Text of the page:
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Cuba could be big export market


One of Iowa’s newest overseas markets could grow to become one of its top 10 export destinations, says the director of the Iowa Export Assistance Center.

Last week, the Greater Des Moines Partnership announced it had signed a new trade agreement with Alimport, Cuba’s largest food importer, which could mean as much as $10 million in additional export sales for Iowa companies over the next year.

The partnership’s efforts in Cuba are part of a strategy to broaden Iowa’s trade with emerging markets in the Caribbean as well as Central America. Spearheading the Partnership’s trade initiatives is the Iowa Export Assistance Center.

“Our role is to get Iowa companies involved in international trade,” said Tom Rial, the center’s director. “We work with any company. The phone calls from different parts of the state are starting to pick up. At the same time, Greater Des Moines has a lot of agribusinesses.”

The trade agreement with Cuba was signed during a recent visit by an Iowa trade delegation led by the Partnership.

With the new agreement, “we’re looking at the potential for (Cuba) to buy as much as $40 million in agriculture products next year,” said Rial.

Iowa hopes to capture an increasing share of the $1 billion Cuba spends annually for imported food products. That market opened to U.S. companies three years ago when Congress passed the Trade Sanctions Reform Act, which allows cash sales of farm goods to Cuba.

With the expectation that trade relations will continue to improve, “we’re looking at not just the current potential, but at the long-term potential,” Rial said.

West Des Moines-based FC Stone Co. is already realizing the benefits. The commodity firm, owned by 750 cooperatives throughout the Midwest, has captured $33 million in trade with Cuba since late 2001.

“I’ve been down (to Cuba) five times and each time I’ve been fortunate enough to come back with an order,” said Chris Aberle, FC Stone’s director of national sales. The latest order, for 25,000 metric tons of corn and 25,000 metric tons of soybeans, is worth $8 million.

“That’s a big order for any market,” he said.

The company’s largest export markets are China and Mexico, and it’s the biggest U.S. exporter of edible beans into Japan.

In addition to soybeans and corn, FC Stone has shipped wheat to Cuba, and is eyeing the edible-beans market there. Overall, the company sees substantial growth potential for sales to Cuba.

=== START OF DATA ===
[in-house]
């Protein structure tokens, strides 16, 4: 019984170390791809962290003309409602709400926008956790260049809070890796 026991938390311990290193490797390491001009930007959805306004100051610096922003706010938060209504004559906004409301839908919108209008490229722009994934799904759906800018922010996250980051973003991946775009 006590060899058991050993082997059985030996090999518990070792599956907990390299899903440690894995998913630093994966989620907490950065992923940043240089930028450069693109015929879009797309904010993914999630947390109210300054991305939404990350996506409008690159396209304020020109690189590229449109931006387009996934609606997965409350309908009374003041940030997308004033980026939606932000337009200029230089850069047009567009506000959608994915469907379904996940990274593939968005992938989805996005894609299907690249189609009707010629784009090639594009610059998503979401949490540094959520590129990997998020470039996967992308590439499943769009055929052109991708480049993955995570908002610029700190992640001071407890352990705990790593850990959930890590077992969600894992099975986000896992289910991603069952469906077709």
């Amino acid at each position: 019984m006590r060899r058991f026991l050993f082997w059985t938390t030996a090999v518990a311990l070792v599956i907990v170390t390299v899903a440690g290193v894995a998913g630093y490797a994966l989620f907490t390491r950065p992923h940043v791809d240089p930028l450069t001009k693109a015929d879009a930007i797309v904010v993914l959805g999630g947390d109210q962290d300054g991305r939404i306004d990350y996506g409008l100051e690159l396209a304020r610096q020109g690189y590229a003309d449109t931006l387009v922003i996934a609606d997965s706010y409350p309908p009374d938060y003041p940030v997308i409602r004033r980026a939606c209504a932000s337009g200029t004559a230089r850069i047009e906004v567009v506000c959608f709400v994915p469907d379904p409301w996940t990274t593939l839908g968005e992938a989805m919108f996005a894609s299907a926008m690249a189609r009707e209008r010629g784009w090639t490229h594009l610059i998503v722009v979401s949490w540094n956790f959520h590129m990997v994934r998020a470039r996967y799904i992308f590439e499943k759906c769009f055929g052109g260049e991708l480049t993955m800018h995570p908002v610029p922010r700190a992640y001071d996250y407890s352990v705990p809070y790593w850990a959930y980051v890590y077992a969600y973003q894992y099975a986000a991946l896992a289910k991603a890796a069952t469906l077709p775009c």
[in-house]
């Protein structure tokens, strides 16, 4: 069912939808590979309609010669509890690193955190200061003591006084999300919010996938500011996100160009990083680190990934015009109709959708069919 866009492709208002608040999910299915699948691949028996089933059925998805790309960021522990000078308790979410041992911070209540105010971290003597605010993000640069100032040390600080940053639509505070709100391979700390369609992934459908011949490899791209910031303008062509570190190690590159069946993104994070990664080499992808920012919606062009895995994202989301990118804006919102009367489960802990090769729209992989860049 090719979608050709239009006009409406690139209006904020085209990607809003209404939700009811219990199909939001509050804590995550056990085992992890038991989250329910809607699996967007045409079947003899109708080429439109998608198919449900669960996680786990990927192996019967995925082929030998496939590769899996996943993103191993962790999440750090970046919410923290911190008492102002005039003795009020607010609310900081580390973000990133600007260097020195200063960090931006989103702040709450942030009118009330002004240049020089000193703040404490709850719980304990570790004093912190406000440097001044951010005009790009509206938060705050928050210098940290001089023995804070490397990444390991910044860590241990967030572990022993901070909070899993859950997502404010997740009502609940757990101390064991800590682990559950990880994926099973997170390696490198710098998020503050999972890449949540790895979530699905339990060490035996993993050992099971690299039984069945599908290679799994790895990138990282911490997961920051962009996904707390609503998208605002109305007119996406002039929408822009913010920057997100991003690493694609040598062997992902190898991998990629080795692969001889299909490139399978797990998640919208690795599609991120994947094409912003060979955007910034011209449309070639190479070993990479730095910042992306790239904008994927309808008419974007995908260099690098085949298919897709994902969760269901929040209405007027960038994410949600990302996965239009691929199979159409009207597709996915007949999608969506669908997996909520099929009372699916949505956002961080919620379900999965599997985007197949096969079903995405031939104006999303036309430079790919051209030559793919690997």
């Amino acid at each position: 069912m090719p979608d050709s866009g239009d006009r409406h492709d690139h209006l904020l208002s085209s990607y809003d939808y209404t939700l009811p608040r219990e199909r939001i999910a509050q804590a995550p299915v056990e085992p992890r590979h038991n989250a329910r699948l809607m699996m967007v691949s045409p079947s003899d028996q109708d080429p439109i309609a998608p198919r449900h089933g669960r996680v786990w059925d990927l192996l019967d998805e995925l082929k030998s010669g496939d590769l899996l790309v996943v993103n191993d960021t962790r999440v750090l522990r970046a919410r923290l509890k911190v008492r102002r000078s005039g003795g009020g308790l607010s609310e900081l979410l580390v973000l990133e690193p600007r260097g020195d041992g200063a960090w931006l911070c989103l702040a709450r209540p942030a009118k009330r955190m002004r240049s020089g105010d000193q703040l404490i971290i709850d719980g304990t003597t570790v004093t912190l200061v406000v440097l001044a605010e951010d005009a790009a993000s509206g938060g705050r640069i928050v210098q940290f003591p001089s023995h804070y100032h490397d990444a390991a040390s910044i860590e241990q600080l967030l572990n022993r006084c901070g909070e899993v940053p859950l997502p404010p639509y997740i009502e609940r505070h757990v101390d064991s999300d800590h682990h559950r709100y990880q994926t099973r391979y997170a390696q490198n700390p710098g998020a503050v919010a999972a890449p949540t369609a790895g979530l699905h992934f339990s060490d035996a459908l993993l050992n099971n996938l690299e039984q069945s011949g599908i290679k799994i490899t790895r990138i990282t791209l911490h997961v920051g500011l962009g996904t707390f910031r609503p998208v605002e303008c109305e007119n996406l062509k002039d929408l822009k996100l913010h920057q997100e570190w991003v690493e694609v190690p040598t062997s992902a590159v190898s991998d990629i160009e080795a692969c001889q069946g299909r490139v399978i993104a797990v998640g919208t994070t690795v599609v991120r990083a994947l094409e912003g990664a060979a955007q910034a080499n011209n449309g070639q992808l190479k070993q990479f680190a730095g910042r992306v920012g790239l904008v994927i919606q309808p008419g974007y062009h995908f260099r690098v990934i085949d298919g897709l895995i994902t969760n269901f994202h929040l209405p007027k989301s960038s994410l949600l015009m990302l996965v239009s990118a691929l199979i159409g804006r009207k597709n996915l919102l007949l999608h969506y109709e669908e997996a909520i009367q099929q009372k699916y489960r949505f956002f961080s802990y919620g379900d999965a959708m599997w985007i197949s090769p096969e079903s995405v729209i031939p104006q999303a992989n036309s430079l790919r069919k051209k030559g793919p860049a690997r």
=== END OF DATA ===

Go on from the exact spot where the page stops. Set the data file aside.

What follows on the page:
“I would expect we could increase our business by 50 percent over this coming year, starting in January,” Aberle said.

Another Iowa company, Burke Corp. of Nevada, has begun looking into exporting its cooked meat products to Cuba. Its pork and beef products, sold for use as toppings for pizzas or other foods, are currently exported to Canada, Japan and Korea.

Pizza would be a new concept for the Cubans, “but there is interest from them,” said Doug Cooprider, Burke Corp.’s vice president of sales and marketing, who accompanied the recent trade mission. The company’s first potential customer is a distributor that supplies 58 convenience-style stores.

Burke began thinking about Cuba after meeting some representatives at a trade show in Mexico, he said. “We thought there might be an opportunity, and frankly, nobody else was doing it. … They expressed the possible need for it, and we just pursued it. A good share of our raw materials come from here in Iowa. It’s just another market to sell our product and promote our industry.”

Before it can sell its products to Cuba, however, Burke must have a Cuban veterinarian inspect one of its plants. It’s waiting on U.S. State Department approval for that visit to occur.

Cuba, which is now among the top 20 export markets for Iowa, could grow to one of the top 10 markets, but only if overall trade relations improve, Rial said.

“It will be better than the Dominican Republic, which is in the top 10,” he said. The Dominican Republic currently buys $650 million of agricultural products each year from Iowa companies.

“I think our next new long-term potential markets are going to be in Latin America, Central America and even South America,” Rial said. An Iowa trade mission to Brazil, for instance, is being discussed for next year.


Although it’s a program of the Greater Des Moines Partnership, the Iowa Export Assistance Center provides assistance to companies throughout the state in initiating or expanding their export activity.

The center receives part of its funding through a grant from the Midwest Agribusiness Trade Research and Information Center located at Iowa State University.

The Iowa Export Assistance Center assists a mix of companies both the agriculture and manufacturing sectors, and has plans to become more involved with assisting biotechnology companies in exporting genetically altered crops.

“That’s certainly a benefit to the Ames-Des Moines corridor,” said center Director Tom Rial. “Even if Iowa’s not the focus of the production of these crops, we hope it’s involved in the development of the technology.”

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